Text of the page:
Dominique Meunier, between two worlds
His contemplative approach to the landscape translates a mystical vision of nature and life. It emphasizes the importance of atmospheric rendering and light effects announcing the journey from one world to another.
"We live in an enigmatic universe where there is a secret communication between the sensitive natural world and the invisible surreal world, and I seek to show it"
After having lived an experience at the frontiers of death, Dominique Meunier is driven by the desire to make perceptible the link between reality, vital territory and the dark space of finitude. A journey from one universe to another like a journey in which nothing is lost and everything is transformed. On his canvas, this passage results in an expansion-retraction that spreads in a circular or horizontal and vertical way, from the earth to the sky and vice versa. The composition proliferates like an atomic cloud, captured in its eternal explosion. In this process of emergence, silence takes its place. It marks a temporal suspension, a space in a feeling of eternity.
According to his intuition and the encounter with the vagaries of the material, the artist intervenes in the state of upheaval. Fascinated by the imprint of time on the material, he searches, digs, scrapes by touches and textured effects using biological mortars and different structure pastes. With his knife, his trowel and his hand, he thus creates a background. It is a work in mutation towards the essential which ends in a stripping down. It is supported by relatively sober chromatic variations, nuanced with blue, black and golden creams. Then, using natural pigments, acrylic and oil, the painter composes fragments, accidents.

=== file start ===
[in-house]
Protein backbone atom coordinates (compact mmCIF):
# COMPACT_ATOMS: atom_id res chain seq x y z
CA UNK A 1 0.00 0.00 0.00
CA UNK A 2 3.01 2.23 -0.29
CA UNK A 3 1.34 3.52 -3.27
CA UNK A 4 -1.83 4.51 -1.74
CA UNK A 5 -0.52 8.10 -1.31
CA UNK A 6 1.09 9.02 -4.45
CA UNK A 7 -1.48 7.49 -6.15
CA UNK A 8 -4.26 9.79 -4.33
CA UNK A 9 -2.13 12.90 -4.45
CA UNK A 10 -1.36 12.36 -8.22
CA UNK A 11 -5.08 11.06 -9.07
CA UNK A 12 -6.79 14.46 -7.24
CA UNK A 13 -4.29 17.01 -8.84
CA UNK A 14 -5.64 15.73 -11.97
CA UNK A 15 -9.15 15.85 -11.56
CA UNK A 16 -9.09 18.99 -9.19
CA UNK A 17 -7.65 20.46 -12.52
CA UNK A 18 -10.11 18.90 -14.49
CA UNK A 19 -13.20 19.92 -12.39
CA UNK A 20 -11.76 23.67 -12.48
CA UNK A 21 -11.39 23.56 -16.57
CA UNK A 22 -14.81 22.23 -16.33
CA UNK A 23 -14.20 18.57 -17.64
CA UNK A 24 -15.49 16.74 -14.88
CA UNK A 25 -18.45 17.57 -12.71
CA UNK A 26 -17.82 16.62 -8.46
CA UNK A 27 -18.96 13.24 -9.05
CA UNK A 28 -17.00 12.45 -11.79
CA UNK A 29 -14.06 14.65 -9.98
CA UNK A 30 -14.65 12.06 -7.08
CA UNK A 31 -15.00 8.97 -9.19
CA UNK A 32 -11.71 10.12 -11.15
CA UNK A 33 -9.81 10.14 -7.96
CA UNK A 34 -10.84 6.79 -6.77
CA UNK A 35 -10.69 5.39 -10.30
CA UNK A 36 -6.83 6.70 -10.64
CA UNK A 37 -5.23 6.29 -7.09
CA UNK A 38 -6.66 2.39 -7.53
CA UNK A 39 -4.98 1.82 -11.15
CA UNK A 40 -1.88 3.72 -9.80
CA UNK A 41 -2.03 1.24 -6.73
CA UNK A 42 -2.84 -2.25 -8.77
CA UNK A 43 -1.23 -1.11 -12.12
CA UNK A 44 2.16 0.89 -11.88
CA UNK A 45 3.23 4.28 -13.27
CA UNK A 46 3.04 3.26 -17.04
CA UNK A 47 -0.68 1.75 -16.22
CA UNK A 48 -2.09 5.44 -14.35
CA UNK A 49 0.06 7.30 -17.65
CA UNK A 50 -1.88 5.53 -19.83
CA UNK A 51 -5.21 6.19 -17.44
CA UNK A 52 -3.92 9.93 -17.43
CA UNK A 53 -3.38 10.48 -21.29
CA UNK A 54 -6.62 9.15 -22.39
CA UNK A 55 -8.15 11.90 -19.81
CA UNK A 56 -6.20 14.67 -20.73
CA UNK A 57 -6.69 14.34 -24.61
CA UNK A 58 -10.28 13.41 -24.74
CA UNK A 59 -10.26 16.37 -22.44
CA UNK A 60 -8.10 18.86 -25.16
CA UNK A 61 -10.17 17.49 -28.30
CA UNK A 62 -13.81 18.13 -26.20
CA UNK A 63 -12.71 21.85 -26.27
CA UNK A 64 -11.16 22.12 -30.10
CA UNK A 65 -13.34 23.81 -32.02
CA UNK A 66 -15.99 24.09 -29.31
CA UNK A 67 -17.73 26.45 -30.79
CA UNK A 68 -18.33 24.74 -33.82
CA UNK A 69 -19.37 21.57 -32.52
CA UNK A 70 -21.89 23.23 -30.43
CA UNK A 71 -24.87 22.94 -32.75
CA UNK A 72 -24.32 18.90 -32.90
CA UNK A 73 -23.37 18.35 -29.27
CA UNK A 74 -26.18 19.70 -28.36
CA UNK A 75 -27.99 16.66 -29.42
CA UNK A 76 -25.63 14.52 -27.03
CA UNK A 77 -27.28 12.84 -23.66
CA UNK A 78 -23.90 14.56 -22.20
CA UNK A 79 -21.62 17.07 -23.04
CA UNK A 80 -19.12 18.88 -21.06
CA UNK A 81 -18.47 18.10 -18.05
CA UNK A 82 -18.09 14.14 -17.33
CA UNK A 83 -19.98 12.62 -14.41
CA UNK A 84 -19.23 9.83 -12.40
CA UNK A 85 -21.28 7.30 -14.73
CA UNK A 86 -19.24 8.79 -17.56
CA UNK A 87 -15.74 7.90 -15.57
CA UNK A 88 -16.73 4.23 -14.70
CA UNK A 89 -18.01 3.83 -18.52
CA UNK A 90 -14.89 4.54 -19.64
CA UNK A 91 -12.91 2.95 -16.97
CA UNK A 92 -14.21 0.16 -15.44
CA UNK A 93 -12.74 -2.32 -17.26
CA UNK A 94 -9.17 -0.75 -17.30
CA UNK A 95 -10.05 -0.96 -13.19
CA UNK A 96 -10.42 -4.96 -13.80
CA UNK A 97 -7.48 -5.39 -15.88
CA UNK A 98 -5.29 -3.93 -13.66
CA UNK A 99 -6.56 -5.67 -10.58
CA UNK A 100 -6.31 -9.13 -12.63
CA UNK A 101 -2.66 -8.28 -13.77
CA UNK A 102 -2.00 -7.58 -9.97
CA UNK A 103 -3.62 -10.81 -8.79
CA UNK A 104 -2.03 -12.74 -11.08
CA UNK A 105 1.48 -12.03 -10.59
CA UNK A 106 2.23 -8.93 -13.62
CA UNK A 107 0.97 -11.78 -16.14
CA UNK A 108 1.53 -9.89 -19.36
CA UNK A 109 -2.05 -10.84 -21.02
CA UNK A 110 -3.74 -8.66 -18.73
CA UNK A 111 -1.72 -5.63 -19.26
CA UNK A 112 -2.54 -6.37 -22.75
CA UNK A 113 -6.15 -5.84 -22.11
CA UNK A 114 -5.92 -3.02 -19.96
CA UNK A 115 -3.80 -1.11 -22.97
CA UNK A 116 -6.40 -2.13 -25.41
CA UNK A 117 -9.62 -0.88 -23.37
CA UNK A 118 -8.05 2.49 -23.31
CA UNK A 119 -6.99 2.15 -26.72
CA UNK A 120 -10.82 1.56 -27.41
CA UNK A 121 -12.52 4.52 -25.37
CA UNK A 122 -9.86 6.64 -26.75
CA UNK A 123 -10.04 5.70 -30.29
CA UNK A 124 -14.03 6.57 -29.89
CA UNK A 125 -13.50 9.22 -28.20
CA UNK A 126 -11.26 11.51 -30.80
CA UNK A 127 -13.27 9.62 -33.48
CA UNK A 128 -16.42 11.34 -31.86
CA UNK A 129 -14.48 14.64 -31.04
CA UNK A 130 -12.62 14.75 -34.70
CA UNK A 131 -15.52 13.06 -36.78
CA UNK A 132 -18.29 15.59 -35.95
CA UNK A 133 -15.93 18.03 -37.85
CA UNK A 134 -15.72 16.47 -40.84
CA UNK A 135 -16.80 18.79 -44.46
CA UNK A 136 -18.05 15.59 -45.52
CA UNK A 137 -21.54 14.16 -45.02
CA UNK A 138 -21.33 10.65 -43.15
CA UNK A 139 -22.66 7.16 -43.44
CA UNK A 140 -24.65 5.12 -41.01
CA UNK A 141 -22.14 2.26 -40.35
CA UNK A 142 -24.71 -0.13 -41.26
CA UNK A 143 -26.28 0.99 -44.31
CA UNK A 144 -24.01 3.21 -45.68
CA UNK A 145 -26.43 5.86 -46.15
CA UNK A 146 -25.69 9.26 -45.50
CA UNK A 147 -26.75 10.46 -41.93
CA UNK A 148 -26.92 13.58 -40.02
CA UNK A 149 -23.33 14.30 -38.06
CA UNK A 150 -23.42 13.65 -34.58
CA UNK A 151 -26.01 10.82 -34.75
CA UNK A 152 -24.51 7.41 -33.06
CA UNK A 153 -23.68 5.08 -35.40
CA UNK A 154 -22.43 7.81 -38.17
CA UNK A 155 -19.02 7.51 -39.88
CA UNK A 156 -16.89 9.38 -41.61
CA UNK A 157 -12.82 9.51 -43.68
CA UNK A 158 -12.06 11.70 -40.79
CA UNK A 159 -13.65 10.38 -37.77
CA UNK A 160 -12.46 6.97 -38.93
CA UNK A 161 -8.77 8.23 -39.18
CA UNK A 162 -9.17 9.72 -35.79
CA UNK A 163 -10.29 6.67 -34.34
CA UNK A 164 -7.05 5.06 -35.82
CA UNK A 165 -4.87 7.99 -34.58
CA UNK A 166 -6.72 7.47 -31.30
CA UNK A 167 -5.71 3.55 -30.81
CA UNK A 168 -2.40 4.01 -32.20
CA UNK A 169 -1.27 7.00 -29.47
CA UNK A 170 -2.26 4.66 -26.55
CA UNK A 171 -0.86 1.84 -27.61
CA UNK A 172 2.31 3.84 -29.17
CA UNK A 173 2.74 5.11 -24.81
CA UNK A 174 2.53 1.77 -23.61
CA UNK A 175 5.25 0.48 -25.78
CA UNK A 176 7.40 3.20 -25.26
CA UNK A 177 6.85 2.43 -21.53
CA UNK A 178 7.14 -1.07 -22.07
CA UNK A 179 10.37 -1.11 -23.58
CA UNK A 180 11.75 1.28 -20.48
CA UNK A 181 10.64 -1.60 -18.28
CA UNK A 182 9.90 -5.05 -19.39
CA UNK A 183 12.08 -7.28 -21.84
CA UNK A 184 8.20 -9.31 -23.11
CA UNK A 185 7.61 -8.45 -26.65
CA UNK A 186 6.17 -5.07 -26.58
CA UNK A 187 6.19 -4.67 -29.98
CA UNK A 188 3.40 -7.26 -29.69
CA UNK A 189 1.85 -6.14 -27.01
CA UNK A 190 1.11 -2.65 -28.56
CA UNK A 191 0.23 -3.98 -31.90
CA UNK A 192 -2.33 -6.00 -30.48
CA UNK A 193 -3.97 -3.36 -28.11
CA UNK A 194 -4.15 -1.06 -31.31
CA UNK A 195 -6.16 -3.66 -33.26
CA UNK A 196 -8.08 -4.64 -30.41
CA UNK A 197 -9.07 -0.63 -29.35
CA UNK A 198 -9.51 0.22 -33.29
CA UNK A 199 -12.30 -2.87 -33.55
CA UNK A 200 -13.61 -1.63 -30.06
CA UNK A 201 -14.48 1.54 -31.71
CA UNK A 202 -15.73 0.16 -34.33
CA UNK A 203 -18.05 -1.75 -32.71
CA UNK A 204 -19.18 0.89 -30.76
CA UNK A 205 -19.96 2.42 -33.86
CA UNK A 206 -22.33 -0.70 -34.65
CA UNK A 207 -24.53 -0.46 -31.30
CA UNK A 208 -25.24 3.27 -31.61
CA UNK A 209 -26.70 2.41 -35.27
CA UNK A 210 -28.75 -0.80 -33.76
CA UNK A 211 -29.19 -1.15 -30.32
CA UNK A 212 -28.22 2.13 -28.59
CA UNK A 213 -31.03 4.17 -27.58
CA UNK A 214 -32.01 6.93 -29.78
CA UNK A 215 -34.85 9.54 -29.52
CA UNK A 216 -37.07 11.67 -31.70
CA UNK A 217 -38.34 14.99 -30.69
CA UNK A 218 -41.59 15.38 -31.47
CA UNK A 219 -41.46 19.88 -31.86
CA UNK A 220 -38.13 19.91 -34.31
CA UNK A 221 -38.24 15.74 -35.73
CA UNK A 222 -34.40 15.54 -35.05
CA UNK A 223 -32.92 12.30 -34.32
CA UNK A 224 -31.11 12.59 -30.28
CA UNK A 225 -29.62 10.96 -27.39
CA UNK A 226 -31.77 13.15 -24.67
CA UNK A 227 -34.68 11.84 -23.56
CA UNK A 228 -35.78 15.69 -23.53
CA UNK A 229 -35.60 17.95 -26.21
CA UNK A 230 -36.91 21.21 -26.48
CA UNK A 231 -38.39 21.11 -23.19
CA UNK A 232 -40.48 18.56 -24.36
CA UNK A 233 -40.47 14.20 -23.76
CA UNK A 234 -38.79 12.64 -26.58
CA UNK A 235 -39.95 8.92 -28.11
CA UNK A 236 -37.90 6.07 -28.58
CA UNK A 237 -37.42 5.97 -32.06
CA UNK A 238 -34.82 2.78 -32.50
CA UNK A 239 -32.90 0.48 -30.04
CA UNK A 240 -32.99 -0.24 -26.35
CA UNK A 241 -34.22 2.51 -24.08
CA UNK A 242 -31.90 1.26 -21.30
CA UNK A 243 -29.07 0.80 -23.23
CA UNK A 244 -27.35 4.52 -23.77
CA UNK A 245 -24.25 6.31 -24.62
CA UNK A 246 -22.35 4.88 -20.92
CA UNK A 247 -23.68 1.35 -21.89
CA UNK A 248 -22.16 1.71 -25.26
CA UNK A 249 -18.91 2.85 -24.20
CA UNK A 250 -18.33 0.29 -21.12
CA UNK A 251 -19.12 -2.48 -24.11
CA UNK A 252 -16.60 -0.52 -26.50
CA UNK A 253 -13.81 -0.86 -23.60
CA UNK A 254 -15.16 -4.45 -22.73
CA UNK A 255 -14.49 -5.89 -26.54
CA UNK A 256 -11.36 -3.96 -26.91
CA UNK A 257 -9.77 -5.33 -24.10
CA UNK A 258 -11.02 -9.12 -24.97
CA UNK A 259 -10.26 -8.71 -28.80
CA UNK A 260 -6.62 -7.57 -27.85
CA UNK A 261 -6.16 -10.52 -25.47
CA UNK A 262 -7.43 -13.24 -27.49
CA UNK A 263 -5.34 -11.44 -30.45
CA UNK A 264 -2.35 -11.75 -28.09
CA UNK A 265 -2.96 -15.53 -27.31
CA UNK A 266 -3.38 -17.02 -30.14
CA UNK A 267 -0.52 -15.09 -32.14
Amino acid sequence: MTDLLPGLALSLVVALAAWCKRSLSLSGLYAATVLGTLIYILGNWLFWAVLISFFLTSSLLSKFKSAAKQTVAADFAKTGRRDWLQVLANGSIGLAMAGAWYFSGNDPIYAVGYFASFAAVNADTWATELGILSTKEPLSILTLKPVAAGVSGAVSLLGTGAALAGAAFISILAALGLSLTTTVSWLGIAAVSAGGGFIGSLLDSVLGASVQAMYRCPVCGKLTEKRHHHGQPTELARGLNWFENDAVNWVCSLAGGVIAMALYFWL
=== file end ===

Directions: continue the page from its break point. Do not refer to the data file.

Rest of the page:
“ I work 'alla-prima', in the cool with rapid body movements, I would say almost physical. There, begins a game of construction, deconstruction and thickness. I sculpt, I seek to magnify the material, to spiritualize it. I do not freeze, I offer myself the opportunity to see the birth of the second impression, one which, from torment to appeasement, allows me to see more clearly. "
It's all about progress and movement. The movements guided by the hand of the artist, participate in this impression of open trajectory, of feeling of going beyond, beyond the limit, of the border, towards a destiny worked with the care to revitalize its contingency .
The effects of textures, impastos and modulations by addition and withdrawal, orient towards a dynamic balance, an impression of continuity. The breaks, cracks and cracks bring a form to the space that connects and separates.
“ I seek to constantly analyze the lines, veins, hollows, interstices, telluric rhythms and magmatic movements to open passages towards the plenitude of the sensitive and to show the unspeakable by the flows of light on the canvas which reveal the divine in the nature and in humans. "
In a logic of plant and organic link, the harmony of the relationship between man and nature takes on a new dimension. The painter lives in the countryside, the trees surround his studio. “ The tree is energy, in perpetual motion, often in the almost invisible. He wants to be understood and speaks his way. He takes the body to witness and he entrusts us with his messages. Pillar of the world within which it provides balance, there are t man's spiritual becoming "
Trees, forests, fields , skies, mountains… The landscapes unfold and offer an incalculable number of appearances to the state of enigmas. These are areas of questioning dictated by the random where the spectator constructs his own representation. Abstract forms combine with other syncretic entities; iconic signs , of Suger attendance ant more archaic perceptions : a Christ on the cross, a body, a portal ... These indices bring order into chaos and help to capture the ephemeral. Their appearance-disappearance responds to the praise of the gesture of the artist who questions the spiritual.